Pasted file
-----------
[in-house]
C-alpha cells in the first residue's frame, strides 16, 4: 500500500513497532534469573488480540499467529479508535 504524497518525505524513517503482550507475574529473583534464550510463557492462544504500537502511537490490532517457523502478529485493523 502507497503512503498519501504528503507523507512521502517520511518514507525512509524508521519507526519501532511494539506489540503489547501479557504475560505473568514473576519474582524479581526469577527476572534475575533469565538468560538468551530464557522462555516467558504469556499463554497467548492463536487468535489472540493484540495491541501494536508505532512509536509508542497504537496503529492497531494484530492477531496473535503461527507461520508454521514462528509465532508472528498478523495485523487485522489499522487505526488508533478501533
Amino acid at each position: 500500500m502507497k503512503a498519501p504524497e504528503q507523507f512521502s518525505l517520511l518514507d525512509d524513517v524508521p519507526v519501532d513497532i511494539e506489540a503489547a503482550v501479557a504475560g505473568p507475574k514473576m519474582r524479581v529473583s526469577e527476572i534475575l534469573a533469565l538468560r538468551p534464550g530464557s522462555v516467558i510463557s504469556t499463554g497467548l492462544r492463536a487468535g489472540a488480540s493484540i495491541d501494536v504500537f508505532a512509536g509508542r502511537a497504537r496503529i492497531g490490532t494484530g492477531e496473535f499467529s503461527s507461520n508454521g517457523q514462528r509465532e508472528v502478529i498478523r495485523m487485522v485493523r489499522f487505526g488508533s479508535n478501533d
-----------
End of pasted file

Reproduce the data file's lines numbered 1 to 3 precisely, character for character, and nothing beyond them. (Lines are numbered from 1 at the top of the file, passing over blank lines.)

[in-house]
C-alpha cells in the first residue's frame, strides 16, 4: 500500500513497532534469573488480540499467529479508535 504524497518525505524513517503482550507475574529473583534464550510463557492462544504500537502511537490490532517457523502478529485493523 502507497503512503498519501504528503507523507512521502517520511518514507525512509524508521519507526519501532511494539506489540503489547501479557504475560505473568514473576519474582524479581526469577527476572534475575533469565538468560538468551530464557522462555516467558504469556499463554497467548492463536487468535489472540493484540495491541501494536508505532512509536509508542497504537496503529492497531494484530492477531496473535503461527507461520508454521514462528509465532508472528498478523495485523487485522489499522487505526488508533478501533
Amino acid at each position: 500500500m502507497k503512503a498519501p504524497e504528503q507523507f512521502s518525505l517520511l518514507d525512509d524513517v524508521p519507526v519501532d513497532i511494539e506489540a503489547a503482550v501479557a504475560g505473568p507475574k514473576m519474582r524479581v529473583s526469577e527476572i534475575l534469573a533469565l538468560r538468551p534464550g530464557s522462555v516467558i510463557s504469556t499463554g497467548l492462544r492463536a487468535g489472540a488480540s493484540i495491541d501494536v504500537f508505532a512509536g509508542r502511537a497504537r496503529i492497531g490490532t494484530g492477531e496473535f499467529s503461527s507461520n508454521g517457523q514462528r509465532e508472528v502478529i498478523r495485523m487485522v485493523r489499522f487505526g488508533s479508535n478501533d